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New flooring in Kitchen

4565 Views 16 Replies 9 Participants Last post by  adams,b
I am going to replace the flooring in my kitchen soon and was looking to get some advice...

What would add the most value for the cost on the home

Tile or Laminate

I would go with Hardwood, but I dont think it would raise the value vs cost in my neighborhood.

Looking for the best gain for my dollar.

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jproffer said:
You're leaving out some important things to consider: 1) Framing member size and spacing. 2) Material the subfloor is made of: Plywood is ok, particle board is NOT OK.

BTW, maybe I've just never read the right manufacturer's instructions, but all the ones I HAVE read say to screw the rock down with purpose made screws, not nail it. Nailing voids warranties. Also, I hope you don't mean JUST nail it down??? CBU should be set in thinset (unmodified) AND screwed down every 6 inches, trying to avoid the joists with the screws.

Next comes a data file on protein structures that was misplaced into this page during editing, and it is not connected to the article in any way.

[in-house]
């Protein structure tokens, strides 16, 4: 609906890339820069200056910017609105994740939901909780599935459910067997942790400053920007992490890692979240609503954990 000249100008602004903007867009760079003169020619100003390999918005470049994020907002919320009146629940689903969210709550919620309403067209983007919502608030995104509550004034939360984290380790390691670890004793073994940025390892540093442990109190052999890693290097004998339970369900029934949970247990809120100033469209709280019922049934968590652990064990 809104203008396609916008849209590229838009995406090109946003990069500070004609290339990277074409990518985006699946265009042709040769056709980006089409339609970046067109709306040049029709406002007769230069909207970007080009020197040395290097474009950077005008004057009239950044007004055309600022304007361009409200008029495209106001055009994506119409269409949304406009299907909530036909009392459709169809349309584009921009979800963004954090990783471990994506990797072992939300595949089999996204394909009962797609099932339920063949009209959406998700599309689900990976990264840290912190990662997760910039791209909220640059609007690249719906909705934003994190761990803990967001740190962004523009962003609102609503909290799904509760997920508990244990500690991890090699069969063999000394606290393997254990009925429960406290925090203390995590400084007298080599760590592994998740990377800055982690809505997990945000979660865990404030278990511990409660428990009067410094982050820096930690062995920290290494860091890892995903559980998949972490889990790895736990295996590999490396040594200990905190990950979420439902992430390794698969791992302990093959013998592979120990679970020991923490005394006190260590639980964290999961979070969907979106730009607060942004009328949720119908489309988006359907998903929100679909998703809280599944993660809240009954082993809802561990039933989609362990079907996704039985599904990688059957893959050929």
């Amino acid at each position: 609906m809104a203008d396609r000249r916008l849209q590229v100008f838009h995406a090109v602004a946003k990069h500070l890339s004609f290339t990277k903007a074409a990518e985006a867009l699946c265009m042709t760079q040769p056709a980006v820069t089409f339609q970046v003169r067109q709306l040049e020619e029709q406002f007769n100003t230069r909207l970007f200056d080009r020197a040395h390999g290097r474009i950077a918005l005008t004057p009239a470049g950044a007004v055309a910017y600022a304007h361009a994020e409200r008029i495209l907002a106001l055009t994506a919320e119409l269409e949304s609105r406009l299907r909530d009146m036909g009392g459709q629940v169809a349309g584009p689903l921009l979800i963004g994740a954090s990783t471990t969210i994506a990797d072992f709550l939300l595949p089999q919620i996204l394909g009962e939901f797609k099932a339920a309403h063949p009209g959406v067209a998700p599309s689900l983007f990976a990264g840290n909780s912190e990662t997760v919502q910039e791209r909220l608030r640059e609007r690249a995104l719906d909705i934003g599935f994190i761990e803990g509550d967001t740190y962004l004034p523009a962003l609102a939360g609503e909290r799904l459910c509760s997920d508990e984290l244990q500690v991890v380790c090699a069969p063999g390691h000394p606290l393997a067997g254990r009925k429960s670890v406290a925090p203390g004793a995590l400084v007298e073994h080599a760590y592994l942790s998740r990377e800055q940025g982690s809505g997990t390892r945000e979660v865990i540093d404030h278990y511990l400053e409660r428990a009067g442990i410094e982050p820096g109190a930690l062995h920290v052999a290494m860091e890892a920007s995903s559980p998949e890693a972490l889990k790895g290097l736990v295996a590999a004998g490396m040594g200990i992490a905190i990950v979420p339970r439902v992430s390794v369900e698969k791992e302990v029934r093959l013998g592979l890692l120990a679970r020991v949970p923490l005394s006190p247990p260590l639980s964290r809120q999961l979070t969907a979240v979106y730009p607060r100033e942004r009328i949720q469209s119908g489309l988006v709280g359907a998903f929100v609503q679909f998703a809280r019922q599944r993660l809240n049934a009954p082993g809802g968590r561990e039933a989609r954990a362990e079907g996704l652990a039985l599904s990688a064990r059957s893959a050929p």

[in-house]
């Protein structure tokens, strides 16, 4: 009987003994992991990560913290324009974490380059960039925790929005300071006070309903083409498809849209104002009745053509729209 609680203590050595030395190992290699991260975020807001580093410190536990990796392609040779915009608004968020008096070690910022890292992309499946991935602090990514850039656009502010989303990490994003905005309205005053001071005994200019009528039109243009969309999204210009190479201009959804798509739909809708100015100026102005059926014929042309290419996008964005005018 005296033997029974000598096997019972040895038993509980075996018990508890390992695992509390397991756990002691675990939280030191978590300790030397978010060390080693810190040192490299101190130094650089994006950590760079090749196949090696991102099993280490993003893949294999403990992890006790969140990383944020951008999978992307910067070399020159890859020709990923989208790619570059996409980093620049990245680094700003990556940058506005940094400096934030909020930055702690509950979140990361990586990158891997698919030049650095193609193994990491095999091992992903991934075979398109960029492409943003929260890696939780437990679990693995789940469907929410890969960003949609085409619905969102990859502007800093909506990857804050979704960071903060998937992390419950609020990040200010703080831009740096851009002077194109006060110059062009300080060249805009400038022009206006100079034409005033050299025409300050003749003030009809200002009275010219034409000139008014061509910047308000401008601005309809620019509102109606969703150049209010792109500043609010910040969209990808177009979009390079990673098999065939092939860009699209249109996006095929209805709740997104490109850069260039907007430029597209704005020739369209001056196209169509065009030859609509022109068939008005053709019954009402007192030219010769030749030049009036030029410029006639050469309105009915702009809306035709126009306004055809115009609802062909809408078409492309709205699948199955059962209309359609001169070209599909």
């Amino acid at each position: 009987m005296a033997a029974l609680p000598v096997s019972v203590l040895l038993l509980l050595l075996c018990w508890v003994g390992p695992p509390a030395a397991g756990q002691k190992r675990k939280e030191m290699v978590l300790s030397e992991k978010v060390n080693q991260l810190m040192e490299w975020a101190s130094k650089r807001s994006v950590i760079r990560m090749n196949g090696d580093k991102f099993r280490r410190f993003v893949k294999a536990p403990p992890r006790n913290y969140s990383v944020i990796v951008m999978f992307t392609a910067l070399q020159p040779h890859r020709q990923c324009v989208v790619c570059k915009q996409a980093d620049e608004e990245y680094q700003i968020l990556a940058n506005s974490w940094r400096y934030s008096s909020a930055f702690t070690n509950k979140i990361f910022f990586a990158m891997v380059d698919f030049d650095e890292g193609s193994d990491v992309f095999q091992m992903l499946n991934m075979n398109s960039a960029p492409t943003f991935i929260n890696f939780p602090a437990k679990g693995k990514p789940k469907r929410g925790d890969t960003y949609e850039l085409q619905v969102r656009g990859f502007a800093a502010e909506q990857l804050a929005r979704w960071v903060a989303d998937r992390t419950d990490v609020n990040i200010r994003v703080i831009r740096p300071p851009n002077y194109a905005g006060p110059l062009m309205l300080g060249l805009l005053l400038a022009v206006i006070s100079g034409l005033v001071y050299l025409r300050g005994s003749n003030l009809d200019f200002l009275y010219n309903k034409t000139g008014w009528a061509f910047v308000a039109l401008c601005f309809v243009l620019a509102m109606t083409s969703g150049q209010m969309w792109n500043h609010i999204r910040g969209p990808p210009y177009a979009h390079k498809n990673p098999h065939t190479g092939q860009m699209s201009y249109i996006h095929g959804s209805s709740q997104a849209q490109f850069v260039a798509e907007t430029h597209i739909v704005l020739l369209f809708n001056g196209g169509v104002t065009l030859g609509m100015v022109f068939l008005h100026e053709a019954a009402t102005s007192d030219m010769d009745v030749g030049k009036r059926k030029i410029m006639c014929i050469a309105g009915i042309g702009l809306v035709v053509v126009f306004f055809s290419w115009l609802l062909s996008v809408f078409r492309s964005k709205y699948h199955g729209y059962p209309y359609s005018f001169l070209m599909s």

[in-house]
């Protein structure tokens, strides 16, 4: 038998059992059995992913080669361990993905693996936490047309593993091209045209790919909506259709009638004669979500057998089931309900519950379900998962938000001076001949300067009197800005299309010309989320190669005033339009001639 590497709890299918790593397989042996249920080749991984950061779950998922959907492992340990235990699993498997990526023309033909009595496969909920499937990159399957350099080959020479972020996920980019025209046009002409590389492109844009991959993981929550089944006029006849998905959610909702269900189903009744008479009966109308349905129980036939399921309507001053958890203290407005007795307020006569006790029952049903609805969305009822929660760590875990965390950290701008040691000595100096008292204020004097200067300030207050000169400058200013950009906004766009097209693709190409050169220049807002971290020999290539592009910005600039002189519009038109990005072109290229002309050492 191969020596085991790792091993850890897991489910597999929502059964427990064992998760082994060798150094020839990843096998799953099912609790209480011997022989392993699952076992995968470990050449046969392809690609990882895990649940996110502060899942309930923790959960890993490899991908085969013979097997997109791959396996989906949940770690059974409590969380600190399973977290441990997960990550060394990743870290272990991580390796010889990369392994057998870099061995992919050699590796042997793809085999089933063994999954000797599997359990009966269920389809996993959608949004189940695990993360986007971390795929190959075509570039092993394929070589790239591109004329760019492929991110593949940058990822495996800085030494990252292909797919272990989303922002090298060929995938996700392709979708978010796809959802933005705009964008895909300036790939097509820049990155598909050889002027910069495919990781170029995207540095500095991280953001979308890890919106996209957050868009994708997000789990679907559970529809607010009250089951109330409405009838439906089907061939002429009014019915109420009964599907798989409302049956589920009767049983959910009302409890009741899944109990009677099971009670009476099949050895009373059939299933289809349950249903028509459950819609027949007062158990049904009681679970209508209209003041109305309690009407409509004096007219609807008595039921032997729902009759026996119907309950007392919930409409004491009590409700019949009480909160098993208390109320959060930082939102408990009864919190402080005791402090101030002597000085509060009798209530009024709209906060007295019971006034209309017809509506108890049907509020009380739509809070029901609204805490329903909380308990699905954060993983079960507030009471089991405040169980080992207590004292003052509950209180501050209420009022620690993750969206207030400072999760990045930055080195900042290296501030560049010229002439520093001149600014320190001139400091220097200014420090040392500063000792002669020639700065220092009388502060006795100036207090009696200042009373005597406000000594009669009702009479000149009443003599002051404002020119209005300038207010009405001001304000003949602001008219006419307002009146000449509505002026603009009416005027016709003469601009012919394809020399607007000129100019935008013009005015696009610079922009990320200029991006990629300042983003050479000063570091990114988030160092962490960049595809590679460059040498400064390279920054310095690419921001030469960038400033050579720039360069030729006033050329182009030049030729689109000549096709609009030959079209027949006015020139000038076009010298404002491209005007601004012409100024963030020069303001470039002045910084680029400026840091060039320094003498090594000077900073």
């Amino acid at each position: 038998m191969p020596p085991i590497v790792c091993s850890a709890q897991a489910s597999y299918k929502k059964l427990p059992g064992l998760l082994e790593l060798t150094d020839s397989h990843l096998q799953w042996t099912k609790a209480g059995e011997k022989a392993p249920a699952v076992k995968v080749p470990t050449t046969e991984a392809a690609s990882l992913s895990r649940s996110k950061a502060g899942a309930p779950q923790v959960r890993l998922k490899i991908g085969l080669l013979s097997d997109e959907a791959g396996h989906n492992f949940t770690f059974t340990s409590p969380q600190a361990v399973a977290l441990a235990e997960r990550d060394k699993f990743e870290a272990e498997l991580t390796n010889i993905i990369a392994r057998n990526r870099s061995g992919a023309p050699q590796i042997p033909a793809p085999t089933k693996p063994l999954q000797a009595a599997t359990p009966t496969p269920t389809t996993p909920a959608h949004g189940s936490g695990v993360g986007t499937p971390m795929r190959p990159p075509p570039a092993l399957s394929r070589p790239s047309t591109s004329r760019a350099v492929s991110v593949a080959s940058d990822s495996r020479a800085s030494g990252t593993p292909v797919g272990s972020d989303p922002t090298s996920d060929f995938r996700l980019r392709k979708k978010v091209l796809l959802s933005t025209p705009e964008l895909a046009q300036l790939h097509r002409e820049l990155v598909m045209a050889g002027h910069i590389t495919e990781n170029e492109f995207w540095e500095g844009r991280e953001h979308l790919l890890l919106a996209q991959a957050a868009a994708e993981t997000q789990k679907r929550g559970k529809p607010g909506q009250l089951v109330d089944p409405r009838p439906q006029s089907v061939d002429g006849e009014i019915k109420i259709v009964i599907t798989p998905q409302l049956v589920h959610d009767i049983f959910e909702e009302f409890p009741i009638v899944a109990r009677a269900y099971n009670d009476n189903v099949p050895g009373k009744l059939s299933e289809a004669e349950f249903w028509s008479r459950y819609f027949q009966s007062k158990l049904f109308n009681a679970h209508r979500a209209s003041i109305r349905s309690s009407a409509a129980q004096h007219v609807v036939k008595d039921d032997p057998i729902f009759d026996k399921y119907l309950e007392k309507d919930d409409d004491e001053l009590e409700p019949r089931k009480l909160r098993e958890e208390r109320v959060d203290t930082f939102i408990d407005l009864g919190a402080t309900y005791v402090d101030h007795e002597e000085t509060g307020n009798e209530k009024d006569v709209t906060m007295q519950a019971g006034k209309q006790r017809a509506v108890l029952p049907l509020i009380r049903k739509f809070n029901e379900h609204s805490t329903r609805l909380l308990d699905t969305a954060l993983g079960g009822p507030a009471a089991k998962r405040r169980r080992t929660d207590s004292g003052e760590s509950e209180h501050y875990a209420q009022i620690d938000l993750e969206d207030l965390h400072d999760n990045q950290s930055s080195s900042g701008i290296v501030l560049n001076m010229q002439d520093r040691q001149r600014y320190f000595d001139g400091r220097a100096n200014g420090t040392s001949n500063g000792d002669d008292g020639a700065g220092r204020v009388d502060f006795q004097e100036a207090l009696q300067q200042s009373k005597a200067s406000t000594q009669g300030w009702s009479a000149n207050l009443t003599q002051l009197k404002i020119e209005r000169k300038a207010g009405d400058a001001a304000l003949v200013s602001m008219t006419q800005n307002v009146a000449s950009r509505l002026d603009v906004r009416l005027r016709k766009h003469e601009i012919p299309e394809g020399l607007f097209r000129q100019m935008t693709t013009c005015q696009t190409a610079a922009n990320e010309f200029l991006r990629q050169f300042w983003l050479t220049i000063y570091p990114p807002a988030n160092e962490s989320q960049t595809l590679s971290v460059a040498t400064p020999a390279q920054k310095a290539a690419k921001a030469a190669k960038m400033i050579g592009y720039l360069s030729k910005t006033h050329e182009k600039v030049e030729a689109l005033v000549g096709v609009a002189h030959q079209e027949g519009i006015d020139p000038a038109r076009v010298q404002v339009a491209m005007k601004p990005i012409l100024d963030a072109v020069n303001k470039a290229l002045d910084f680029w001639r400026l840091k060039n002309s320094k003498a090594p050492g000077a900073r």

BTW,CBU,????.......Yes, you can nail it down with roofing nails. I like to set it in thin-set as well.
I went to a class when "Hardi backer" just came out and that rep didnt say you could not nail it. We nail it all the time, Its a lot easier to get the head flush. So every time your fighting a screw think about me. Oh we hadn't had a seconds problem with nailing it either.
Attach Hardibacker cement board to framing
If required by local building codes, install a moisture barrier between studs and cement board.

Install sheets 1/4" above floor, tub or shower pan.

Fasten cement board with specified nails or screws (as listed in "Materials Required") a maximum of 8" around perimeter and all supporting studs.

Keep fasteners 3/8" from sheet edges and 2" in from sheet corners.

Set fastener heads flush with the surface, without overdriving.
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